Intractability Methodologies, as Scalable to Societal, National, and International

Ken Cloke, the legendary author and international mediator, and I were created by different cauldrons.  For Ken it has been social, political, and economic inequalities and interpersonal conflicts, whereas my cauldron has always been interpersonal conflict, which everything may boil down to (See what I did there?), though interpersonal conflicts don’t occur in a vacuum; they occur within socio-cultural environments & contexts.  I am apolitical.  In his latest generous sharing of amazing insights, Conflict Revolution, Ken sees conflict resolution (conflict engagement) techniques as being scalable.  If that is indeed the case (and he would certainly be the one to know), then, I believe, the specific micro-successes and methodologies of Southern California Family Mediation offer opportunities for audacious macro-successes.

When the mediation seems darkest and tangliest, remember your purpose and mediate as if your life depends on it, because theirs can.  A lot of little agreements add up to one big agreement, but try not to narrow it down to only one issue.

I hope you got some value for your time reading this, mediator.  Now, get out there and get great, or greater, and learn to condense your creed.  I always lead with, Conflict can be dealt with more successfully & less harmfully.  Make it your own or come up with a better way of fixing the fact that the need for mediation dramatically exceeds the Demand.  Through the use of what I call Rapid Mediation, the Southern California Family Mediation team is standing on the shoulders of giants, getting agreements created consistently, faster, and with more durability, helping to resuscitate the only form of conflict resolution where volition is a defining characteristic, because no mediator should have to work for free, after their first 100 mediations.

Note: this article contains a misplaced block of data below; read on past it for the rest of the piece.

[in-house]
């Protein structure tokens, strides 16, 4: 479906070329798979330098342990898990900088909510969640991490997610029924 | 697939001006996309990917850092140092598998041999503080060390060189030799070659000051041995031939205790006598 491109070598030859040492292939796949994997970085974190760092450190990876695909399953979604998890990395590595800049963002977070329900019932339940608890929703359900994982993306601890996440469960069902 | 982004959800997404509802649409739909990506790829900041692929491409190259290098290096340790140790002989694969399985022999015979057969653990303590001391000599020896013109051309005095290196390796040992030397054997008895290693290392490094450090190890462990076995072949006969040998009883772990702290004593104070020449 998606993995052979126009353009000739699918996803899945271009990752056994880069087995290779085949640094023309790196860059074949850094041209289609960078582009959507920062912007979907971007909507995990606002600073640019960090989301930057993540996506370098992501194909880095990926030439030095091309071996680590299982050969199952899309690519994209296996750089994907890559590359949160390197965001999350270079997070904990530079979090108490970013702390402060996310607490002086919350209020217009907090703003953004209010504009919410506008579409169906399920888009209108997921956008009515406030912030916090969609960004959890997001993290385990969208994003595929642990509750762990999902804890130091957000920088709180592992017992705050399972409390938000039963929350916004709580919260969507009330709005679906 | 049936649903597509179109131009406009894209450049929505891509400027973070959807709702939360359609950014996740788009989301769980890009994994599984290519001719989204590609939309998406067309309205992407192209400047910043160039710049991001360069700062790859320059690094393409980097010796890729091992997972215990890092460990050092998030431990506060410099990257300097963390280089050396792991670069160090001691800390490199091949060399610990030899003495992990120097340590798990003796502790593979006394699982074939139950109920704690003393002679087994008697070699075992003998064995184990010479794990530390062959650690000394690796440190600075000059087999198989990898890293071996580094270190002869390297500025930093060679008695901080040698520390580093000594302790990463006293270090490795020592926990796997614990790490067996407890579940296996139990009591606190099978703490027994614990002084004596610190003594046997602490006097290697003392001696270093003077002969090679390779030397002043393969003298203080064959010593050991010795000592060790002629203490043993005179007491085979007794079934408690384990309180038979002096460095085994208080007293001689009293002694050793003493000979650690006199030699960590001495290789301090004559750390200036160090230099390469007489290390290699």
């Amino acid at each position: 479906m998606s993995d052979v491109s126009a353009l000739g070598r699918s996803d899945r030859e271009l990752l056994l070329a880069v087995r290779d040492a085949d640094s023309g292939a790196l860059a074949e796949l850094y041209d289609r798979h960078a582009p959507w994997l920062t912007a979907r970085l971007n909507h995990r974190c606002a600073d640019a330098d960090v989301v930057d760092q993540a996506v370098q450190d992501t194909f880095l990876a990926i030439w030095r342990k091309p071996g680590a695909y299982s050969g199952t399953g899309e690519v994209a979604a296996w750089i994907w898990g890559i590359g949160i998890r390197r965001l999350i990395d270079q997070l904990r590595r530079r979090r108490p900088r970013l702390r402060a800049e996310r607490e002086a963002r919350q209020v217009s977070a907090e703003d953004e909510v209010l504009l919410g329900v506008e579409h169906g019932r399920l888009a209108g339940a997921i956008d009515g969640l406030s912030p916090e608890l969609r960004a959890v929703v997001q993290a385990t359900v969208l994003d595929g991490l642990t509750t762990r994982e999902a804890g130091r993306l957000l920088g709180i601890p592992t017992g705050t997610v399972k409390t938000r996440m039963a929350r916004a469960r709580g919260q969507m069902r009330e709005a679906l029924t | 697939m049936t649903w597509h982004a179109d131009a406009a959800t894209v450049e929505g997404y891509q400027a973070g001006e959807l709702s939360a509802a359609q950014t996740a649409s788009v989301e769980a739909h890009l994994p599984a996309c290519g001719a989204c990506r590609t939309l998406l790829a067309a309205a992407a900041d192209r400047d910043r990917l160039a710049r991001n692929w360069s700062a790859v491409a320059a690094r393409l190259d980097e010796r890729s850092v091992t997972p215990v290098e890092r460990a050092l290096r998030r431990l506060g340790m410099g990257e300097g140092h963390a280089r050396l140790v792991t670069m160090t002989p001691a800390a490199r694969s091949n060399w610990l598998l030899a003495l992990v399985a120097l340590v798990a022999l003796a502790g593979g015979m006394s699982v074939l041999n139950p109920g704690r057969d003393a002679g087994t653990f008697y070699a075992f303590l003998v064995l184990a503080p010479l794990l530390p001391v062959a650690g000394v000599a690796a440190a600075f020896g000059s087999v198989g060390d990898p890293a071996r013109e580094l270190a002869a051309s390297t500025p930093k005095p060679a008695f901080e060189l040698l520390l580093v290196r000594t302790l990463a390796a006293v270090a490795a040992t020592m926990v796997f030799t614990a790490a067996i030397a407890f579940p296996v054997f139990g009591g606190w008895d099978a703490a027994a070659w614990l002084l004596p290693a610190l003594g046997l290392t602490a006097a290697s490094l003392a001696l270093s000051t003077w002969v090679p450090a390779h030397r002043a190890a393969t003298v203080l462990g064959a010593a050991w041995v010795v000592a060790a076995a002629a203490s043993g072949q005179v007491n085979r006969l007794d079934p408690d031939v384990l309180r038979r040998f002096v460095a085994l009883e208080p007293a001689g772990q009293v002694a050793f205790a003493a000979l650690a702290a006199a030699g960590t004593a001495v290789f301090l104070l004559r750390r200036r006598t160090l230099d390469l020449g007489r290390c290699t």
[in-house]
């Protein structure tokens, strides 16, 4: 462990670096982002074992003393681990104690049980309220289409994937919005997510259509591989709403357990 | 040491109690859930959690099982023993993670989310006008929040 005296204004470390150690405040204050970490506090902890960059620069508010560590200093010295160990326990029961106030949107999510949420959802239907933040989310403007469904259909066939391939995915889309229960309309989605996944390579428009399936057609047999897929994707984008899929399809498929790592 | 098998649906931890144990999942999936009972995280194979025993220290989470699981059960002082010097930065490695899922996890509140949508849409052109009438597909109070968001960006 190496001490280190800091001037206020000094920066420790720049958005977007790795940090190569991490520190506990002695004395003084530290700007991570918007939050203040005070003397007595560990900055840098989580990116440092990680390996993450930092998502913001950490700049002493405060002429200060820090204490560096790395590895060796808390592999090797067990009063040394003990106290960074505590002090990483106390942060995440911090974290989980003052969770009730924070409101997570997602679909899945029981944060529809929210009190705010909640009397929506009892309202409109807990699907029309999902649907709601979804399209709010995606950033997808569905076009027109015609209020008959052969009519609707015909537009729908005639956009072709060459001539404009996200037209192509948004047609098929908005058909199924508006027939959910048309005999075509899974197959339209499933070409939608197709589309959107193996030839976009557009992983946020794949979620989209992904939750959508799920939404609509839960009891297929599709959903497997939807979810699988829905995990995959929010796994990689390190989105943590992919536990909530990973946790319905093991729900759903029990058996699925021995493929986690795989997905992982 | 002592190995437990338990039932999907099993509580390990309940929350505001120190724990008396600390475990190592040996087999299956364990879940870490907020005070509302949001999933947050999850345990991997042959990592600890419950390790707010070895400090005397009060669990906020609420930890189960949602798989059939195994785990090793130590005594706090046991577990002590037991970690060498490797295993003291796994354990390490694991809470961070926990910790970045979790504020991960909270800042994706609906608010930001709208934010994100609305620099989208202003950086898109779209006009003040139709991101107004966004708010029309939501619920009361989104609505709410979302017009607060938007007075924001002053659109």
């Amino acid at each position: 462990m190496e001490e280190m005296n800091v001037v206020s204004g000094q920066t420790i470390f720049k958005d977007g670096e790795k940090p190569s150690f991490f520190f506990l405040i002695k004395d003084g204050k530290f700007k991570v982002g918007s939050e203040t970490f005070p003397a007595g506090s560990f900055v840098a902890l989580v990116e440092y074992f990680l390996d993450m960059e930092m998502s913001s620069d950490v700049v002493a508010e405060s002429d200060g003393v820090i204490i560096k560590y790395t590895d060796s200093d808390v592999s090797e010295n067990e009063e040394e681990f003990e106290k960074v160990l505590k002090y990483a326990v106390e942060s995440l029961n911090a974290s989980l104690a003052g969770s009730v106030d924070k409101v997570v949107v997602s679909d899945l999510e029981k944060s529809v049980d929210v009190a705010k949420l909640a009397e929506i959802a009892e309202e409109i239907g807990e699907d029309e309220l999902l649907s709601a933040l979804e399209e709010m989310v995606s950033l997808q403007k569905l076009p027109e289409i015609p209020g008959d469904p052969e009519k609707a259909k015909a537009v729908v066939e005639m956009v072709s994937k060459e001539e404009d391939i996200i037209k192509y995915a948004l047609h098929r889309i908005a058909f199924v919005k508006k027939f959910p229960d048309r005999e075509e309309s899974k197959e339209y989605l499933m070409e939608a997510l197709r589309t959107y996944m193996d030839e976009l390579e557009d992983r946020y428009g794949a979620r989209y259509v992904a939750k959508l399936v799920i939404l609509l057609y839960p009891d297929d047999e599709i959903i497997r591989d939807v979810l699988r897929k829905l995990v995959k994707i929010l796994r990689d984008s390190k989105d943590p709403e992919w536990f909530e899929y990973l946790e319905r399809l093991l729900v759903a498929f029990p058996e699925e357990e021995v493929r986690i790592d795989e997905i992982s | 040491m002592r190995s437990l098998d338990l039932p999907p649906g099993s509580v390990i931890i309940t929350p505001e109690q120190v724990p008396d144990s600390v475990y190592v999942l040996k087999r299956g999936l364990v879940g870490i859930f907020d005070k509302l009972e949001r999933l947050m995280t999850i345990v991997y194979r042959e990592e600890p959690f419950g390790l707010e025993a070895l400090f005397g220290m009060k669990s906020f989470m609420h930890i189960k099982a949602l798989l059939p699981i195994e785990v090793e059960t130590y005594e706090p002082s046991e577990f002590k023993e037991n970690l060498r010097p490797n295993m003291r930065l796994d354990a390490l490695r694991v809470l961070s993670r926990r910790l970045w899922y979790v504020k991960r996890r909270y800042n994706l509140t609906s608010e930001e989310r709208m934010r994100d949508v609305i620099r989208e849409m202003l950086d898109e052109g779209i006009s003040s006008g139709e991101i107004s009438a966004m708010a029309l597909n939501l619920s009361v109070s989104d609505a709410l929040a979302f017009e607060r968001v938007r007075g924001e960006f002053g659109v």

Biography


Specializing in the impossible (well, if I get to write it), L. Randy Drew is Co-Executive Program Director of Southern California Family Mediation, humbly serving the California, Los Angeles Superior Dependency Court, and in partnership with the University of Southern California Gould School of Law’s Judith O. Hollinger Dispute Resolution Program.  From Van Nuys, Los Angeles, California, USA, Randy is also associated with California State University Northridge, Pepperdine University, MBB, and SCMA.  In a former life, he resolved tens of thousands of consumer complaints, and serendipitously (as in, not by choice), spent the majority of his life inside some pretty impressive interpersonal conflicts and outside his comfort zone.